The cost of living for some basic raw material supplies in the West – steel and oil, for example – would climb as seaborne tanker trading routes would likely change.
Defensive nuke moves
Up to now the rhetorical eruptions between Pyongyang and Washington have had a largely benign effect on stocks – US and Asian stocks remain close to all-time highs – bar some jolts (or presidential tweets).
But in an outbreak of war, history’s safe haven, gold, would likely climb – possibly rocket. There would likely be a sharp rise in the US dollar, Swiss franc and oil stocks, all traditional safe haven asset classes, plus UK gilts, US treasuries and German super-safe government bunds.
Despite Japan’s risk from North Korean attack – at its closest point Japan is a little over 300 miles from North Korea – the yen would likely surge. That’s because Japan has a huge supply of foreign assets.
These funds are generally repatriated in disaster (as happened after the Japanese tsunami in 2011) so propping up the yen. This though would not be a sure bet in a new global calamity.
Precious metals players such as Randgold, Goldcorp, Fresnillo, Silver Wheaton Corp and Buenaventura, would likely rise.
Think infrastructure basics
Inevitably major infrastructure builders would benefit from a massive re-building and decontamination program. It is estimated a nuclear war would take 10-15 years to rebuild South Korea’s economy.
That means resource scarcity stocks – water, sustainable food, healthcare and renewable energy players – would gain from a post-war scenario. Think of the whole value chain: from spigots to pumps to desalination in the case of water.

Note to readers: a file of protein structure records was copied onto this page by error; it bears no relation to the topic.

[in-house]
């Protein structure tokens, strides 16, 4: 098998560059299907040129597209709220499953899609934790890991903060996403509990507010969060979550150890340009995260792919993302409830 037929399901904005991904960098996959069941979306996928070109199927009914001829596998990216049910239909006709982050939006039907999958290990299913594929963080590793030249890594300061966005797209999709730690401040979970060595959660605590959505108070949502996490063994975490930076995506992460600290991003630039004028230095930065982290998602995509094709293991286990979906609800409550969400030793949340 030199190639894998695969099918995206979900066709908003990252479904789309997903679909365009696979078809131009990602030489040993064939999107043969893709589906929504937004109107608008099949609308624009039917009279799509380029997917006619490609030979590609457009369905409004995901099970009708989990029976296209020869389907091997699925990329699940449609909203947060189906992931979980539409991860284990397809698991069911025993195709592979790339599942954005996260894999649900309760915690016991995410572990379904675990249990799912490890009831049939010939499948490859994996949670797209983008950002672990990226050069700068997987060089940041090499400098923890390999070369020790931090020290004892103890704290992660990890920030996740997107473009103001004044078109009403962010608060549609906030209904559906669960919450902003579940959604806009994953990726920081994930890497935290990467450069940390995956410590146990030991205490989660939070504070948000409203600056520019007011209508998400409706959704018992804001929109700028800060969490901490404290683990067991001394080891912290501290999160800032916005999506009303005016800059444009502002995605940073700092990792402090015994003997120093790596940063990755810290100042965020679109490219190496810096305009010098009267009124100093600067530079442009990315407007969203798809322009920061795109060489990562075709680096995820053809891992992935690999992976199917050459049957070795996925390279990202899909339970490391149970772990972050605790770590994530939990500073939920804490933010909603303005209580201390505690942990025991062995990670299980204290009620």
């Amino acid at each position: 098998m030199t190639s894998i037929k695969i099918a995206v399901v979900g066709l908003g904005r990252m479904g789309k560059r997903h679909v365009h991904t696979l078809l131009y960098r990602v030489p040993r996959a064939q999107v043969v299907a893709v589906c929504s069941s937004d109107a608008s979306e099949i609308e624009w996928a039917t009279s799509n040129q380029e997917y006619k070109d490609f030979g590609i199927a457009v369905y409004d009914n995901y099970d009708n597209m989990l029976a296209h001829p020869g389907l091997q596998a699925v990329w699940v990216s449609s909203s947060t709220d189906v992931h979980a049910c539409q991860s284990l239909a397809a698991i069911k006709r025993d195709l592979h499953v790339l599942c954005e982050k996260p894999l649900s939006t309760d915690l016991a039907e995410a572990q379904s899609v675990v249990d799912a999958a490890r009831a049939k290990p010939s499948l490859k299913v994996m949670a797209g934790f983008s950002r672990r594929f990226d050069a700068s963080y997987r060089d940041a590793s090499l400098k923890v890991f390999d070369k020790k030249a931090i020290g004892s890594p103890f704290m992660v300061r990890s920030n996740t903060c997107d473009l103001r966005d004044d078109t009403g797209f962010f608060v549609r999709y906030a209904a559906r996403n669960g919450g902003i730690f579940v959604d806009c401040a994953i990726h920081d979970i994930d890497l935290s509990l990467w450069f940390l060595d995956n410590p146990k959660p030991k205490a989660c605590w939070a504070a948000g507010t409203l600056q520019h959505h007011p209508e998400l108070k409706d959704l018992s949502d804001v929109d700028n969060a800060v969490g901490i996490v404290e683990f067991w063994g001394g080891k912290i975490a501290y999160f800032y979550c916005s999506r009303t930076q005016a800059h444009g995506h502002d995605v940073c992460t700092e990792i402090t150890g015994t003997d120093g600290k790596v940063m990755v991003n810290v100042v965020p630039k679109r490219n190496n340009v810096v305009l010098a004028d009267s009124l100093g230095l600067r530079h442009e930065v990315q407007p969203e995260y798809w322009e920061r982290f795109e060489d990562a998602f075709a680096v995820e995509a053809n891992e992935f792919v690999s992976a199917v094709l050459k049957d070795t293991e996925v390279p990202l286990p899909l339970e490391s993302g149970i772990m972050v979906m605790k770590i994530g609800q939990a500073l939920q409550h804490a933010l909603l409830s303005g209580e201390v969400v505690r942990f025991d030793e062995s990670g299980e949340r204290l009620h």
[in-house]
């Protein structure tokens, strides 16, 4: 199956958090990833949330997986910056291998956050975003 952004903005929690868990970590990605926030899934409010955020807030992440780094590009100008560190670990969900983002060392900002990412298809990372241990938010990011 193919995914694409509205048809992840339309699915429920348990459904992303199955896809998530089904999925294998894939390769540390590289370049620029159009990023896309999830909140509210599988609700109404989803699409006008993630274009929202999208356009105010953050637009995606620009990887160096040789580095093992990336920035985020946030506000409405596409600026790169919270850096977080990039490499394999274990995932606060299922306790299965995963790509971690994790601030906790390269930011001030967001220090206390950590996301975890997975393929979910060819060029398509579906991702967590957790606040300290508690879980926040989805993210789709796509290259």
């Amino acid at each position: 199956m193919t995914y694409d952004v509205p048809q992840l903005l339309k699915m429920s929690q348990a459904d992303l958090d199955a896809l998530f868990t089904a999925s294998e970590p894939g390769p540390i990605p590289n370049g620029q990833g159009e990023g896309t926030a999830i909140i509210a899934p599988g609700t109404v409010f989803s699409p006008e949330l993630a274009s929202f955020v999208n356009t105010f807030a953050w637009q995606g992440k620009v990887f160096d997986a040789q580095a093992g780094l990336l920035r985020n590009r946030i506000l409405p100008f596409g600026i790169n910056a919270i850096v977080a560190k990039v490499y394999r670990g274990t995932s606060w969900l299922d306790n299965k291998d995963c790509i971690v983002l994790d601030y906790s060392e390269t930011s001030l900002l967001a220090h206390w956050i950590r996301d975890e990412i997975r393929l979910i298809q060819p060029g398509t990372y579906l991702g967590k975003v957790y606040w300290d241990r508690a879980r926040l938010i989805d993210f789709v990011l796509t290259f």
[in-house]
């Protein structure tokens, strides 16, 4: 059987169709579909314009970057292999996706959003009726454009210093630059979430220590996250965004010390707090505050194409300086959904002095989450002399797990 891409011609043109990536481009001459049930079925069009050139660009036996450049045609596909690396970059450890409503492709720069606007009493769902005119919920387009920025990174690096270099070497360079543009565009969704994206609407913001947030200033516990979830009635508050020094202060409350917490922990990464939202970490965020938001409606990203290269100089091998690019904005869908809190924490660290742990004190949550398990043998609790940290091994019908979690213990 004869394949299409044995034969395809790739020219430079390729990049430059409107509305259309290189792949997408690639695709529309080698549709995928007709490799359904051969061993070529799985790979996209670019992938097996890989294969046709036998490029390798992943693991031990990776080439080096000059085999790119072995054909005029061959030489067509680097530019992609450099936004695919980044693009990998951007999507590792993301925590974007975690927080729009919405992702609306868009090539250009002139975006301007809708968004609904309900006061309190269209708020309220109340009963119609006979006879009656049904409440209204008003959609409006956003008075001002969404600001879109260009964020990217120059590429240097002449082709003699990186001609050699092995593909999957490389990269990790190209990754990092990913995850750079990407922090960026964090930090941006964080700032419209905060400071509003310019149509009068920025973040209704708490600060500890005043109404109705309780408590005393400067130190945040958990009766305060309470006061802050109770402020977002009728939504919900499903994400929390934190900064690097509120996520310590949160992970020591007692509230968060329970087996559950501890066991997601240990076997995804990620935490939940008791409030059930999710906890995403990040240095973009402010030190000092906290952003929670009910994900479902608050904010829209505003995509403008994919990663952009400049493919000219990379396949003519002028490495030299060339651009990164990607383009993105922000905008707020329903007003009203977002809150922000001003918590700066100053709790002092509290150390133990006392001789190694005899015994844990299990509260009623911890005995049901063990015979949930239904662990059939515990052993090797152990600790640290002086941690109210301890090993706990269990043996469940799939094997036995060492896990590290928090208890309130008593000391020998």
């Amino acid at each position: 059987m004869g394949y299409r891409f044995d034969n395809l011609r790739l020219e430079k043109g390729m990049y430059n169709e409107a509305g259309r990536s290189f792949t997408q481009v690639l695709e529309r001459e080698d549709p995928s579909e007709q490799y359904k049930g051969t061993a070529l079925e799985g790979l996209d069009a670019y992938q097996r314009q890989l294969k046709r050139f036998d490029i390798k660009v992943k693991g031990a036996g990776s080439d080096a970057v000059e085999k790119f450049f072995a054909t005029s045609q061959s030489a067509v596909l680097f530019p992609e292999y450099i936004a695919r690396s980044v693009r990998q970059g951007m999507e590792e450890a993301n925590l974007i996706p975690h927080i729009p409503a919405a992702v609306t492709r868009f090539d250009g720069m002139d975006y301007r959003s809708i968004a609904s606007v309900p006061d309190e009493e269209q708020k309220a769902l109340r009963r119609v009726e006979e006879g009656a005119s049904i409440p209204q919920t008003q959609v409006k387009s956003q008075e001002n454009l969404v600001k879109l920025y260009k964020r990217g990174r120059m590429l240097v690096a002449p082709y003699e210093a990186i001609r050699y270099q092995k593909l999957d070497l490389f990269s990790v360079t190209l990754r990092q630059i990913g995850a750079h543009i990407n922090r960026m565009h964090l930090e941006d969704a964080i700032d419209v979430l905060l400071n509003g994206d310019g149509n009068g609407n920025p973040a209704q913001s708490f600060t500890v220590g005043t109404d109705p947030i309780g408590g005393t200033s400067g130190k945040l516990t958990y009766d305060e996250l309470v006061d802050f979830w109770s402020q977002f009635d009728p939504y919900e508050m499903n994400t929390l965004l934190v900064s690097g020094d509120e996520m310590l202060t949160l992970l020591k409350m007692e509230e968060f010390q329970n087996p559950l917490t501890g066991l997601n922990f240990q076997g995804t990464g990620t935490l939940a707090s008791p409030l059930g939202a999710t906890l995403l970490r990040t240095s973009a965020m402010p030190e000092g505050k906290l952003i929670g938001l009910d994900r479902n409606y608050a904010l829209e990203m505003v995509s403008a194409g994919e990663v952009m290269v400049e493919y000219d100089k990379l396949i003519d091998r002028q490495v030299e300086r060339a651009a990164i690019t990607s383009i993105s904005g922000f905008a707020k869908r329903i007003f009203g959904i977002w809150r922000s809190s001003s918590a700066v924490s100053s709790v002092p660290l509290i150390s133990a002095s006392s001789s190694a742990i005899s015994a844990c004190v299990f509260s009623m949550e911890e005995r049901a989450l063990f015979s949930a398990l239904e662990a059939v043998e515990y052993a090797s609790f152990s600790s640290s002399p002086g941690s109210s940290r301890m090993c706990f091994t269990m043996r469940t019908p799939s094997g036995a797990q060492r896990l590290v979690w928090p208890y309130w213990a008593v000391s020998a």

One weathervane of tension is how South Korean sovereign credit default swaps fare. The wider the spreads, the higher the risk potential is. Also the VIX ‘fear index’.
Risk-off tension profits potential
Investors meanwhile may be able to profit from the on-going tensions. “We reiterate our overweight call on Korean equities, and would use the recent sell-off as a buying opportunity,” Ned Davis Research Group recently said.
Up to the end of September 2017 the MSCI Korea Index was up +25.40% (in contrast the FTSE 100 was up +6.4% in that period) and up +32.4% year-to-date.
There remains huge public anger about a lack of accountability and corporate governance in South Korea. The market cap of South Korea’s five biggest companies, including Samsung and Hyundai, dominate South Korea’s stock index by more than 50% via largely family-run ‘chaebol’ clans.
There are moves to improve Korean corporate governance, provided the economy can sustain reform, say analysts. Much of the media meanwhile is influenced by chaebol advertising, limiting criticism and editorial independence.
A Seoul attack may be non-nuclear
North Korea has an estimated 700,000 conventional soldiers (though some think this figure as high as one million) and a 1.2 million military total. Seoul could easily be destroyed without a nuclear attack from North Korea, given Pyongyang’s arsenal of conventional and chemical weapons, including sarin and VX nerve agent, plus biological weapons.
North Korea is thought to have between 20-26 nuclear warheads though this figure may be higher. It has approximately 500 long-range artillery systems, though its gun crew training is thought weak.
Even if North Korea is persuaded to ditch long-distance nuclear warheads, it has an arsenal of intermediate range missiles that could strike major population centres in Japan and other Asian countries.
North Korea is on a permanent war footing with compulsory conscription. North Koreans soldiers, some claim, may have built tunnels up to 4-5metres wide under Seoul apartment blocks, though these reports have been difficult to verify.
Despite the massive nuclear threat, Donald Trump’s tone remains belligerent. “We cannot allow this dictatorship [Kim Jong Un] to threaten our nation or our allies with unimaginable loss of life,” he said in early October 2017. “We will do what we must do to prevent that from happening. And it will be done, if necessary, believe me.”